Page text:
He doesn’t believe this is the right way to think about it. He says that you cannot rationalize being an entrepreneur with lists of pros and cons or a spreadsheet. If you are comfortable taking the low-risk approach of staying in a corporate job and career, that’s fine. Entrepreneurship is incredibly hard. You are either compelled into it or not.
For those considering it, he recommends doing it sooner rather than later. Do it while you are young. When you have less financial responsibility, and can take big risks. Then you have plenty of time to recover and build back if it doesn’t work out for you.
Storytelling is everything which is something that Andrew Lacy was able to master. Being able to capture the essence of what you are doing in 15 to 20 slides is the key. For a winning deck, take a look at the pitch deck template created by Silicon Valley legend, Peter Thiel (see it here), where the most critical slides are highlighted.
Remember to unlock the pitch deck template that is being used by founders around the world to raise millions below.
Selling Your Company
Andrew Lacy’s first company was inspired by the launch of the iPhone. He saw the potential of what it could become, far beyond just being another smartphone.
So, he and his cofounder launched a sort of underground app store, and quickly hit 10M installs.
Raising money for it was a struggle. They went up and down Sand Hill Road, and were turned away by every VC firm they pitched. No one believed in the iPhone. They were only interested in funding deals to do with Nokia or Blackberry.
So they began bootstrapping instead. Then they were able to get some small checks from a number of angel investors.
They survived the 2008 financial crisis and just focused on building a bigger company. As they went to raise a Series B round of funding, they were hit with an acquisition offer from Disney.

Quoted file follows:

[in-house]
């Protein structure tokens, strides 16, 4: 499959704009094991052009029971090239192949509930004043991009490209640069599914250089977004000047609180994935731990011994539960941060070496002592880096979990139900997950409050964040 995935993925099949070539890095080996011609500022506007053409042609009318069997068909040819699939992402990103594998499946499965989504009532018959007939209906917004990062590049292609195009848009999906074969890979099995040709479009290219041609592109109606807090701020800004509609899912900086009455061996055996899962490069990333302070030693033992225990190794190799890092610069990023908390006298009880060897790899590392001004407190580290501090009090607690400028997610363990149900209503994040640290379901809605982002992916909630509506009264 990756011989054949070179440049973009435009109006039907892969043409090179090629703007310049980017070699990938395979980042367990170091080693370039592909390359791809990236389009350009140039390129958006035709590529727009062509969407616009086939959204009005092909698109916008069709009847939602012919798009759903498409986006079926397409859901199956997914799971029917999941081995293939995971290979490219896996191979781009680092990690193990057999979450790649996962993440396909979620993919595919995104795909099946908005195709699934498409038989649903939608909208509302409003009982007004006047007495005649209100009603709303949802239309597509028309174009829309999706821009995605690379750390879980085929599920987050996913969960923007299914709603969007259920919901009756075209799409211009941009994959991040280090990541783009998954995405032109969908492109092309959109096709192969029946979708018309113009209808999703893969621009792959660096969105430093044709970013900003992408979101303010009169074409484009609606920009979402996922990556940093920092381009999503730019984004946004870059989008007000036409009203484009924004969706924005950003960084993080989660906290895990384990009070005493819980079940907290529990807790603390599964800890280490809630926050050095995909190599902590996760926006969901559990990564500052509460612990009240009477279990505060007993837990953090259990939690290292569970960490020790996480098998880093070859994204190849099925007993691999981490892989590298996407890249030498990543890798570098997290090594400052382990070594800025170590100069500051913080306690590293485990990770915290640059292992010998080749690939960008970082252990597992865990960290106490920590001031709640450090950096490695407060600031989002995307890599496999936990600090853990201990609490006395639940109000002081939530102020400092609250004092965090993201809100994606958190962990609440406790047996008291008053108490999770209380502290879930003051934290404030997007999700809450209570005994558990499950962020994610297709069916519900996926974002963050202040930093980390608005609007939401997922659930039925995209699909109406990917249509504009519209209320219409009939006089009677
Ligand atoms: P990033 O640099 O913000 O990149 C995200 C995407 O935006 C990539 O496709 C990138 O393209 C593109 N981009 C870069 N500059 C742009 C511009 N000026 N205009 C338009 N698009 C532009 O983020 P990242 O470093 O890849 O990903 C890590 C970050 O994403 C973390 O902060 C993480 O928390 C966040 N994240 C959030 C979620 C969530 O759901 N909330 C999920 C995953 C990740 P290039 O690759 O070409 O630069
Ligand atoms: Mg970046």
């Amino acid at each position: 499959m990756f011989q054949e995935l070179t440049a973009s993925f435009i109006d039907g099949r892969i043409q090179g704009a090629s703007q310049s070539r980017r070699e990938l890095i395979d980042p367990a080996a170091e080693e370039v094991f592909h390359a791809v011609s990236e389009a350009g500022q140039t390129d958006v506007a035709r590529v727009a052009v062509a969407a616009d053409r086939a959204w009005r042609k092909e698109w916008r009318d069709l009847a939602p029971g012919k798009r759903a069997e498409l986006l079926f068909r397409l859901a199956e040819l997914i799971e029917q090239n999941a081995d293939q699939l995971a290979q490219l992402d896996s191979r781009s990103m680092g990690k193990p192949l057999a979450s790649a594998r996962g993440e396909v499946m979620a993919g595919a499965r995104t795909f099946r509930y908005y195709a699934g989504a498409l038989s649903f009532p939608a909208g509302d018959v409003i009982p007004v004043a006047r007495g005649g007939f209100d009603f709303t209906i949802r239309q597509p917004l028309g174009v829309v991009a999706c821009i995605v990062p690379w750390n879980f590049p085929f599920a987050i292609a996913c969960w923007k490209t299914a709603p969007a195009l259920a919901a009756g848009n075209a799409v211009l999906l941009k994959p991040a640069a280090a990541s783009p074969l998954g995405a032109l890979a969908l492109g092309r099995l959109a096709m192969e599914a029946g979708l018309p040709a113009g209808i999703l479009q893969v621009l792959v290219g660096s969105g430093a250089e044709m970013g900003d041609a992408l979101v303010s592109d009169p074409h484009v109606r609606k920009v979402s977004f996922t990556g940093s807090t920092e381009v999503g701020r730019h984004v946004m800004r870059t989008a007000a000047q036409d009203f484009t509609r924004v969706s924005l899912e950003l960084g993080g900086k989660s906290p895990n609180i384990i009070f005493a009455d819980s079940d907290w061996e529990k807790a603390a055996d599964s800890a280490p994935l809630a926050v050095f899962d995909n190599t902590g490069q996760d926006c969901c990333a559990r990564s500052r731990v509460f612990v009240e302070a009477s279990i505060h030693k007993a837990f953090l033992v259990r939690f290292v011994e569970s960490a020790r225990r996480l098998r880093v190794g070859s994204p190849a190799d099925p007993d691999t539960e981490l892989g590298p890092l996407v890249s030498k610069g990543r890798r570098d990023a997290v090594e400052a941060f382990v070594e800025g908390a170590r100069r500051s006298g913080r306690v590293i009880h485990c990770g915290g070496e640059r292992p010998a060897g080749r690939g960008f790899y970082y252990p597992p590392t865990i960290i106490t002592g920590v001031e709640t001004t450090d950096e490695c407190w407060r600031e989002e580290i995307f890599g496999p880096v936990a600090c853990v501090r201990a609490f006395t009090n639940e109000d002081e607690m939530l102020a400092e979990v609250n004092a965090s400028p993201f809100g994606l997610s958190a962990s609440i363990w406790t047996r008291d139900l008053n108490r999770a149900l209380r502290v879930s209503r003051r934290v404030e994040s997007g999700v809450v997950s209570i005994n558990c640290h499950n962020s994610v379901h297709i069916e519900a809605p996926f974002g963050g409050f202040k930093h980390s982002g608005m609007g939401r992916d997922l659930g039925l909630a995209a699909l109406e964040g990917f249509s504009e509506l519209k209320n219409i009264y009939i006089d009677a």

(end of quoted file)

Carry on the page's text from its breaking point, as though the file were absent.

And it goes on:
Although he and his cofounder didn’t necessarily have the same level of passion for taking the deal, they ended up selling and exiting the company.
He spent the next year working for Disney in Paris, running some of their European studios.
Then he met his wife, began doing some angel investing himself, and decided he wanted to better learn how to build products himself.
So, he hired some developers to come teach him how to code in a practical setting. Six months later, he woke up and realized that he had inadvertently created a new company, with five people working for him.
He also ended up selling his next company within four years.
Transforming The Healthcare System
Today, Lacy’s newest venture is Prenuvo. A hardware and software health tech company. One focused on diagnosing and preempting cancer and chronic diseases, with new applications for MRIs.
He sees this not only as a way to save millions of lives, but to stop cancer at stage one, and save the healthcare system billions of dollars, by turning it into a proactive, versus reactive system.
Listen in to the full podcast episode to find out more, including:
- Diagnosing business ideas
- Why not to bet on second-time founders
- How Prenuvo is changing health and wellness
- Why having more investors may be better